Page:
Our environment sustains our lives. It has more than enough to cater to our needs, but since a considerable number of years, we have taken more than we have given to it. This is a statement which has become cliché, but it is true. And our environment has suffered for our ignorance.
At first glance, the sustainability (or “well-being”) of the environment and its connection with our law (which brings order to society) seems obscure. But it is easy to see the link once we know what to look for. Any life, human or not, cannot survive without a healthy environment.
In the context of Indian law, this is inherent in article 21 of the Constitution, which states that every person has the right to life and personal liberty. But this right is not limited to just survival. It guarantees to all people a life of dignity, well-being, good health and social and economic prosperity.
The term environment relates to our surroundings, and is the collection of all external conditions and influences which affect the life and growth of any living entity. In the years past, the Indian judiciary has actively take up cases which relate to the preservation of our environment, and even entertained legitimate PIL (Public Interest Litigation) suits to ensure that no person, group or establishment works to the detriment of the environment. Legislations have been passed, and there are many landmark cases on this subject.
For example, we have the Environmental Protection Act of 1986, which aims to preserve and improve the environment, and also mentions penalties for those who would harm it. We also have the provision of approaching either any of the High Courts or the Supreme Court under articles 226 and 32 of the Indian Constitution respectively, for enforcement of our inherent right to a clean and healthy environment – innately present within the sphere of article 21. Remedies under principle of Tort law are present for avail as well, for offences such as trespass, nuisance and negligence.
Some important judgements given by the Indian judiciary in this area are as follows:
- Union Carbide Corporation v. Union of India – in this infamous case, also known as the Bhopal Gas Tragedy, the Court held that if a business is by nature hazardous, and such activity causes harm to any person, or the environment, then the business must recompense each and every affected individual, and pay costs for damage to the environment.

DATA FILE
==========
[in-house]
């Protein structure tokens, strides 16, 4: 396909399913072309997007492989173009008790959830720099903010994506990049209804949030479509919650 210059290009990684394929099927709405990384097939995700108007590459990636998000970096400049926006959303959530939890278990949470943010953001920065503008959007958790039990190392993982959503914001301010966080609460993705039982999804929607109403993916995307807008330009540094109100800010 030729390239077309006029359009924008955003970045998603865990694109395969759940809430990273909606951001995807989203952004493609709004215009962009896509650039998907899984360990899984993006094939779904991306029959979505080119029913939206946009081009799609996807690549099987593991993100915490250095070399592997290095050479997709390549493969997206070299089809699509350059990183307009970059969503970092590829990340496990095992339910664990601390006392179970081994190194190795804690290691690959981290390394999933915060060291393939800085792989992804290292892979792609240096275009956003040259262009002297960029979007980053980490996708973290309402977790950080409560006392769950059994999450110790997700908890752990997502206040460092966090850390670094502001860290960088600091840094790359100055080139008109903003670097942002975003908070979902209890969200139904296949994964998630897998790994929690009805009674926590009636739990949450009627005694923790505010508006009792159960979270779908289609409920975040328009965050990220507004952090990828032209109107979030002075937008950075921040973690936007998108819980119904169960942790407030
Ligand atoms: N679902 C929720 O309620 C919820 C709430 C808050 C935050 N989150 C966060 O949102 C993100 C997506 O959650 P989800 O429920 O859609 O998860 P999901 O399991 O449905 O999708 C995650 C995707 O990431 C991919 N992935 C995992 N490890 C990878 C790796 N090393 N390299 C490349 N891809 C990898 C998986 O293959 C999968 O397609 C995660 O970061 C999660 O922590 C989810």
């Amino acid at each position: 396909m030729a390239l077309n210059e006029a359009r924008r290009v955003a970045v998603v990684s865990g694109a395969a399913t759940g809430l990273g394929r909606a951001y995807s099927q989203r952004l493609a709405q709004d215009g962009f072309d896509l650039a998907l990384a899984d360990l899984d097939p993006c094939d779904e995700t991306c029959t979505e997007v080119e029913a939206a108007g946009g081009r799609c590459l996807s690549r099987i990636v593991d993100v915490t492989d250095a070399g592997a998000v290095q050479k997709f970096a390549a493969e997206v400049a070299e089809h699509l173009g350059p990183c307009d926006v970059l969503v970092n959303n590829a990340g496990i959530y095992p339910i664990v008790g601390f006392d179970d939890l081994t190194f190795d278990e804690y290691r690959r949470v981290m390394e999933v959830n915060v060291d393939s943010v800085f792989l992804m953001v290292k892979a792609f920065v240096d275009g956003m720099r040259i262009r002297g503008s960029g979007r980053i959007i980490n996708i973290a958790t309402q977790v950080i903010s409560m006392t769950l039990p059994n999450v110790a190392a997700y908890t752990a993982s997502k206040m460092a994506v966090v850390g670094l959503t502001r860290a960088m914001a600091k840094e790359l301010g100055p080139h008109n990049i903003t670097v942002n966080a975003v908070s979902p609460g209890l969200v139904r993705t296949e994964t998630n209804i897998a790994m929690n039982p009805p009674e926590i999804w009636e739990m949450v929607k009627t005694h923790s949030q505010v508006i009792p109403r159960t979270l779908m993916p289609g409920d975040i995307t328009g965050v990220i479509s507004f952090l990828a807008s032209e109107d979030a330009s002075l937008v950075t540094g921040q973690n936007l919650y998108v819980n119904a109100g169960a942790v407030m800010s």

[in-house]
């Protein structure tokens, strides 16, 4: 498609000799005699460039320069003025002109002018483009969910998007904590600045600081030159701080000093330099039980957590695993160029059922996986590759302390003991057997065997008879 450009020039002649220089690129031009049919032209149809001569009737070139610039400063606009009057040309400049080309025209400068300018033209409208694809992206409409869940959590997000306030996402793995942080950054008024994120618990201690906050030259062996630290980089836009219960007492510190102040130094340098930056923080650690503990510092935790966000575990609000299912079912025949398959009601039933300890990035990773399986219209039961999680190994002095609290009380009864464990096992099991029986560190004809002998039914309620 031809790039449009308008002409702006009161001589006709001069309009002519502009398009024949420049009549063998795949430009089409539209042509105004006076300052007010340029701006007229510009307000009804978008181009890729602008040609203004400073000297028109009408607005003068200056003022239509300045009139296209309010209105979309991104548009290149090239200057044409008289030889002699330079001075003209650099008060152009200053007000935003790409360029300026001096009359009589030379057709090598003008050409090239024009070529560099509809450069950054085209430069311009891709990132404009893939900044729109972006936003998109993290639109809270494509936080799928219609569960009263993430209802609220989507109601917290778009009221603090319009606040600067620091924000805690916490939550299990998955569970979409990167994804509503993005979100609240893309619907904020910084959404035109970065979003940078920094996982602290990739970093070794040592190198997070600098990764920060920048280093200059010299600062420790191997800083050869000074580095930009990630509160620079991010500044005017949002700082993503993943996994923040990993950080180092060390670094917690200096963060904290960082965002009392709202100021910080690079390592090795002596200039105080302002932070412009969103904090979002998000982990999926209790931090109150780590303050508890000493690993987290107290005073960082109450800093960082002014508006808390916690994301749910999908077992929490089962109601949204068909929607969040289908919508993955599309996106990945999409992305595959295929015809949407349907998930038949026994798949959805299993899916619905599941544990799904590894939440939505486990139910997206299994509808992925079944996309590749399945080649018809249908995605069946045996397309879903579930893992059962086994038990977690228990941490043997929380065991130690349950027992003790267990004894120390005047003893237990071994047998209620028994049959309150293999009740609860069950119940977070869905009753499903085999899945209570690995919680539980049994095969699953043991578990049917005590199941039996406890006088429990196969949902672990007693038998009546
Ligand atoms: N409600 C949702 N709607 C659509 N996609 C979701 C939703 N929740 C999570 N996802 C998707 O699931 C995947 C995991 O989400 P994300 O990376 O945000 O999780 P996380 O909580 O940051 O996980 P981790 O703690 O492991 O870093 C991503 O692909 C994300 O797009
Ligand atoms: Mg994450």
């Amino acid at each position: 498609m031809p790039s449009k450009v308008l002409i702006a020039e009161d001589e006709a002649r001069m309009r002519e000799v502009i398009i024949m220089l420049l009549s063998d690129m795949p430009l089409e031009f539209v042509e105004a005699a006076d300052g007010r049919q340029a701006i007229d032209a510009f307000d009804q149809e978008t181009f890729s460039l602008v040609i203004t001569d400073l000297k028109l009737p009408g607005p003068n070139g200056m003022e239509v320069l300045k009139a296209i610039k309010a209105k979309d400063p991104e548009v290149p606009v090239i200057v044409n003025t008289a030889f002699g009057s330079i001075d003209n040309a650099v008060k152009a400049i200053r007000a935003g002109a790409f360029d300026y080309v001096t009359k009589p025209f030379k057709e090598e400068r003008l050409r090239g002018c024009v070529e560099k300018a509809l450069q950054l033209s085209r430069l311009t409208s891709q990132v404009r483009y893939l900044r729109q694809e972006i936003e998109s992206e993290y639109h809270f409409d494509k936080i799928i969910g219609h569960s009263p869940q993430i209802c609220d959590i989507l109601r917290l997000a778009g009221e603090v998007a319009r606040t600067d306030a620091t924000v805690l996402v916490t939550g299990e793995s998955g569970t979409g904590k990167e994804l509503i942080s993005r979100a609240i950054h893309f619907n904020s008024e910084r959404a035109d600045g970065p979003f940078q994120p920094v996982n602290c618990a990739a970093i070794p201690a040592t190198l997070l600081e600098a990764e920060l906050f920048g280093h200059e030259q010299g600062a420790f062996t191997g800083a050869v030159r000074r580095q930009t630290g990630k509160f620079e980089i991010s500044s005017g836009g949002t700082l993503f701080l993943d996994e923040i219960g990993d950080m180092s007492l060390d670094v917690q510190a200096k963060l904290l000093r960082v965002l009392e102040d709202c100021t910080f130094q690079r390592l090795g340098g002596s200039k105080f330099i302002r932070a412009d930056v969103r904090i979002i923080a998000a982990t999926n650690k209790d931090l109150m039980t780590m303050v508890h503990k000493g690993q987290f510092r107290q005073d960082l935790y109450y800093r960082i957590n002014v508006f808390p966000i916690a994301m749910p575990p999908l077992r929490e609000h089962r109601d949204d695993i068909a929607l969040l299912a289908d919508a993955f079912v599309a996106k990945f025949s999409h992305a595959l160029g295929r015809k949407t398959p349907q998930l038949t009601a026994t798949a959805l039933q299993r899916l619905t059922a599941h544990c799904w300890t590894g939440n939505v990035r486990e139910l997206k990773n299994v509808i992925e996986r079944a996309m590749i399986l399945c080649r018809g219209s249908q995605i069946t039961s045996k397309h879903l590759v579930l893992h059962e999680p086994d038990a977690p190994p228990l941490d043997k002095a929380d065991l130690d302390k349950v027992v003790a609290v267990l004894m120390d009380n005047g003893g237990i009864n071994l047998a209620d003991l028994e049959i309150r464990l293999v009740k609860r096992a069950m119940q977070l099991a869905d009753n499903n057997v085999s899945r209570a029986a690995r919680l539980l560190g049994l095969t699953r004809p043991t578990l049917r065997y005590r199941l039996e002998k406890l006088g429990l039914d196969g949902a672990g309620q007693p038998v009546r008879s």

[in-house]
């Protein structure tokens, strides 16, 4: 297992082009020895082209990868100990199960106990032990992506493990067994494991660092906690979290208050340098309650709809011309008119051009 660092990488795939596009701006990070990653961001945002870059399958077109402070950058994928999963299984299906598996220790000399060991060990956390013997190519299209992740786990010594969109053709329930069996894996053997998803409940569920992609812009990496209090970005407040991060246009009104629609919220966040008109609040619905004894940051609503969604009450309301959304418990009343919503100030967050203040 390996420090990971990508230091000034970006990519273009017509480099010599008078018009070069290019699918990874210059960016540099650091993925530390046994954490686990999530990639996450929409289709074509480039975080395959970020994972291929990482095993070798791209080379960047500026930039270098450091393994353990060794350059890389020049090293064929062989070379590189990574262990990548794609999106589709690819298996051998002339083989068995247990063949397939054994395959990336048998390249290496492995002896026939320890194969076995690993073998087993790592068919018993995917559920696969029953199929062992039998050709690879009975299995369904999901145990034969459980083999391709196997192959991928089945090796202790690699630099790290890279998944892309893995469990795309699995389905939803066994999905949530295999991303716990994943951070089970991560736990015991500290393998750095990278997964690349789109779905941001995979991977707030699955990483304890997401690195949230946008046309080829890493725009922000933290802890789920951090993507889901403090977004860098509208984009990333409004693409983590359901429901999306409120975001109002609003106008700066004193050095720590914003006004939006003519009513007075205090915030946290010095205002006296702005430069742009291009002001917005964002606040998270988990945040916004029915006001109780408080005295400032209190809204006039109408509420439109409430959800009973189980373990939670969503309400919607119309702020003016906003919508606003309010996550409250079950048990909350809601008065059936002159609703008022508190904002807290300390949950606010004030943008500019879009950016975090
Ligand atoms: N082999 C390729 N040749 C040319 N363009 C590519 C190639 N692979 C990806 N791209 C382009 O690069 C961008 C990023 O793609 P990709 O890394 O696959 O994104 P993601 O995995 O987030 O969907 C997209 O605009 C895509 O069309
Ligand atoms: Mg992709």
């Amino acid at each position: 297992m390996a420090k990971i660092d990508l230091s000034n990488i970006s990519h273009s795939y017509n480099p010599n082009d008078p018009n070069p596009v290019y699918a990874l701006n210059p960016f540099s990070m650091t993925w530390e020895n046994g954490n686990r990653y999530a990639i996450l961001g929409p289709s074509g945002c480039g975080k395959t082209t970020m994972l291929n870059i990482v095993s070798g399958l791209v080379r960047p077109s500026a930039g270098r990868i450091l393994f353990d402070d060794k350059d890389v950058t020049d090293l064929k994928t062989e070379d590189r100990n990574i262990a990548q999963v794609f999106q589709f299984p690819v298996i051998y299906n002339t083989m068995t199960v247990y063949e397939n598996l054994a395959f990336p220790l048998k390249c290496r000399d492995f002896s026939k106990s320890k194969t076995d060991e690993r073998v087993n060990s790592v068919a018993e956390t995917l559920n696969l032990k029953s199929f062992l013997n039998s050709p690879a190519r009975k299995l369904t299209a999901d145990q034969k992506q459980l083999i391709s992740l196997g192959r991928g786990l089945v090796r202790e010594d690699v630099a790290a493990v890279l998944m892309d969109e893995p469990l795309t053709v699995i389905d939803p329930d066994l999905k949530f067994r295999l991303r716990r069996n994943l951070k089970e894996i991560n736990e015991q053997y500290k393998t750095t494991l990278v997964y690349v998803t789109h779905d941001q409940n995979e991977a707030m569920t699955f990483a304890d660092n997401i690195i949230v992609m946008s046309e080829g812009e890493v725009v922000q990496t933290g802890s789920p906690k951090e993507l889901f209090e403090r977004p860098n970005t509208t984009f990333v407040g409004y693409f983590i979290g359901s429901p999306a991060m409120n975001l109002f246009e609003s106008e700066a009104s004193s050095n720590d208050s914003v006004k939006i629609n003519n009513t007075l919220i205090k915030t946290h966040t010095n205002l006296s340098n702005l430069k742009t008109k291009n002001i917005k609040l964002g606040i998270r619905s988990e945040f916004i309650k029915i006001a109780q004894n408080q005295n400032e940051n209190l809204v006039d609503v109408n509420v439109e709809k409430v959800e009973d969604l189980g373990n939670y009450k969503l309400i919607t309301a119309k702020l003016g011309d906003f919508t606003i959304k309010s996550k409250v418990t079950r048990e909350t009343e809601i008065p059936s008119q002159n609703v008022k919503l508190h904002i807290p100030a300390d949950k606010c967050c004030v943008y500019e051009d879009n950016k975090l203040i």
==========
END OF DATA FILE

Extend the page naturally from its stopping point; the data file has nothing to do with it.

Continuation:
- Vellore Citizen’s Welfare Forum v. Union of India – the polluter pays principle, as the phrase suggests, means that whoever causes harm to the environment must pay for the damage caused, and ensure the repair and recovery of the environment. This principle is an essential aspect of sustainable development.
- Public trust doctrine – an idea developed by the Courts which means that the environment as a whole is the belonging of the people, and it cannot be owned or modified, changed or otherwise altered with just by some individuals. Private ownership of environment is thus out of the question. This was also discussed in the case of M. C. Mehta v. Kamal Nath and Others.
Most of us have heard of the term sustainable development. It simply means development done in such a manner which does not hinder or jeopardize the ability of future generations to meet their needs. This principle has been expounded in cases such as Rural Litigation and Entitlement Kendra v. State of Uttar Pradesh, where the Court held that the environment is a permanent asset of mankind, and is not intended to be exhausted in one generation. In the Vellore case, the Supreme Court remarked that sustainable development is the way to eliminate poverty and improve the quality of human life.
There are many more aspects to environment – such as the right to a wholesome one, the right to water, and protection against public nuisance – all of which have been deliberated upon by the Indian judiciary before. Our Constitution is also unique in this aspect, as it contains specific provisions intended to guide the State to ensure the protection and preservation of the environment. These are mentioned under Part IV – Directive Principles of State Policy, of the same. 
The Indian judiciary is active and prudent when it comes to matters of environment preservation and sustainable development, but the challenge still remains. A gigantic population, needs of the people, unequal access to basic resources and blithe disregard by the advantaged few pose risks to the environment. Vigilance is of the essence, so that future generations do not suffer.
 AIR 1990 SC 273.
 AIR 1996 SCC 212.
 (1997) 1 SCC 388.
 The Brundtland Report, World Commission on Environment and Development.
 AIR 1987 SC 1037.
 See also, article 48 A, The Constitution of India: “Protection and improvement of environment and safeguarding of forests and wild life – the State shall endeavour to protect and improve the environment and to safeguard the forests and wild life of the country.”
 See also, article 51 A (g), The Constitution of India: “Fundamental duties – It shall be the duty of every citizen of India… (g) to protect and improve the natural environment including forests, lakes, rivers and wild life, and to have compassion for living creatures.”
I have always been against Glorifying Over Work and therefore, in the year 2021, I have decided to launch this campaign “Balancing Life”and talk about this wrong practice, that we have been following since last few years. I will be talking to and interviewing around 1 lakh people in the coming 2021 and publish their interview regarding their opinion on glamourising Over Work.
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